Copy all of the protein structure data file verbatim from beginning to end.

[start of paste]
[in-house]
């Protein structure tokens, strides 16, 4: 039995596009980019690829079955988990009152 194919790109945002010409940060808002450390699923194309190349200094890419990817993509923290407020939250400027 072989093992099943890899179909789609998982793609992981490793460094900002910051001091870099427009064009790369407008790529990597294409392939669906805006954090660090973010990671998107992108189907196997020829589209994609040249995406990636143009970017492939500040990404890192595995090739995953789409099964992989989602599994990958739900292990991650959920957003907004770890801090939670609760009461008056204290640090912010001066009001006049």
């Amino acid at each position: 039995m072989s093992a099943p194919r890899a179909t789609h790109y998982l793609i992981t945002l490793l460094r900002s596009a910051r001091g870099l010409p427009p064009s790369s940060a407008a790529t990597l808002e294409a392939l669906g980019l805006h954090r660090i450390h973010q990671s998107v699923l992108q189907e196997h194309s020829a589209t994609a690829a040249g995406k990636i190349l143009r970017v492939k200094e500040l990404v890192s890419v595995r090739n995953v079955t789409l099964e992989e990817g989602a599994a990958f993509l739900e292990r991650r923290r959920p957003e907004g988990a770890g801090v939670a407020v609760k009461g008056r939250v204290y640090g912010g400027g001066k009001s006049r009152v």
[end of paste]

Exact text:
[in-house]
């Protein structure tokens, strides 16, 4: 039995596009980019690829079955988990009152 194919790109945002010409940060808002450390699923194309190349200094890419990817993509923290407020939250400027 072989093992099943890899179909789609998982793609992981490793460094900002910051001091870099427009064009790369407008790529990597294409392939669906805006954090660090973010990671998107992108189907196997020829589209994609040249995406990636143009970017492939500040990404890192595995090739995953789409099964992989989602599994990958739900292990991650959920957003907004770890801090939670609760009461008056204290640090912010001066009001006049």
């Amino acid at each position: 039995m072989s093992a099943p194919r890899a179909t789609h790109y998982l793609i992981t945002l490793l460094r900002s596009a910051r001091g870099l010409p427009p064009s790369s940060a407008a790529t990597l808002e294409a392939l669906g980019l805006h954090r660090i450390h973010q990671s998107v699923l992108q189907e196997h194309s020829a589209t994609a690829a040249g995406k990636i190349l143009r970017v492939k200094e500040l990404v890192s890419v595995r090739n995953v079955t789409l099964e992989e990817g989602a599994a990958f993509l739900e292990r991650r923290r959920p957003e907004g988990a770890g801090v939670a407020v609760k009461g008056r939250v204290y640090g912010g400027g001066k009001s006049r009152v």